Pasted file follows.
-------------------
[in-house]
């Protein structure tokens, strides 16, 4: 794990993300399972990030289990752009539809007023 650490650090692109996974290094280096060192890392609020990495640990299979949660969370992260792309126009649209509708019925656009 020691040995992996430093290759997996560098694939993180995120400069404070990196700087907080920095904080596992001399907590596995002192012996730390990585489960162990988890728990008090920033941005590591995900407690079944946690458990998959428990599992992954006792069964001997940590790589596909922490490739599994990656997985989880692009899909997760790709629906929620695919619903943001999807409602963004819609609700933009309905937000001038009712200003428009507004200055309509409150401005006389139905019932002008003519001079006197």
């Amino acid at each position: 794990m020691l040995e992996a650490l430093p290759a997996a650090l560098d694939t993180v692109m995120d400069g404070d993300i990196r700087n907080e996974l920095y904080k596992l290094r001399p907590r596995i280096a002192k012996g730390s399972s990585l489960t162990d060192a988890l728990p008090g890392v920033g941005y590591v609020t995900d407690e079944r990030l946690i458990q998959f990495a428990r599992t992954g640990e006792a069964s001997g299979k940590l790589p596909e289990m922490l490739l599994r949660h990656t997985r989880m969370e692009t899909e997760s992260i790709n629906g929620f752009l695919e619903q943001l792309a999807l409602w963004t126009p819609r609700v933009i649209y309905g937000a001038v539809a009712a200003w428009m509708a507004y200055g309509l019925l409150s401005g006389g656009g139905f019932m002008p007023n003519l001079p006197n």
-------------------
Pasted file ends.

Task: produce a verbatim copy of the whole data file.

[in-house]
């Protein structure tokens, strides 16, 4: 794990993300399972990030289990752009539809007023 650490650090692109996974290094280096060192890392609020990495640990299979949660969370992260792309126009649209509708019925656009 020691040995992996430093290759997996560098694939993180995120400069404070990196700087907080920095904080596992001399907590596995002192012996730390990585489960162990988890728990008090920033941005590591995900407690079944946690458990998959428990599992992954006792069964001997940590790589596909922490490739599994990656997985989880692009899909997760790709629906929620695919619903943001999807409602963004819609609700933009309905937000001038009712200003428009507004200055309509409150401005006389139905019932002008003519001079006197």
């Amino acid at each position: 794990m020691l040995e992996a650490l430093p290759a997996a650090l560098d694939t993180v692109m995120d400069g404070d993300i990196r700087n907080e996974l920095y904080k596992l290094r001399p907590r596995i280096a002192k012996g730390s399972s990585l489960t162990d060192a988890l728990p008090g890392v920033g941005y590591v609020t995900d407690e079944r990030l946690i458990q998959f990495a428990r599992t992954g640990e006792a069964s001997g299979k940590l790589p596909e289990m922490l490739l599994r949660h990656t997985r989880m969370e692009t899909e997760s992260i790709n629906g929620f752009l695919e619903q943001l792309a999807l409602w963004t126009p819609r609700v933009i649209y309905g937000a001038v539809a009712a200003w428009m509708a507004y200055g309509l019925l409150s401005g006389g656009g139905f019932m002008p007023n003519l001079p006197n």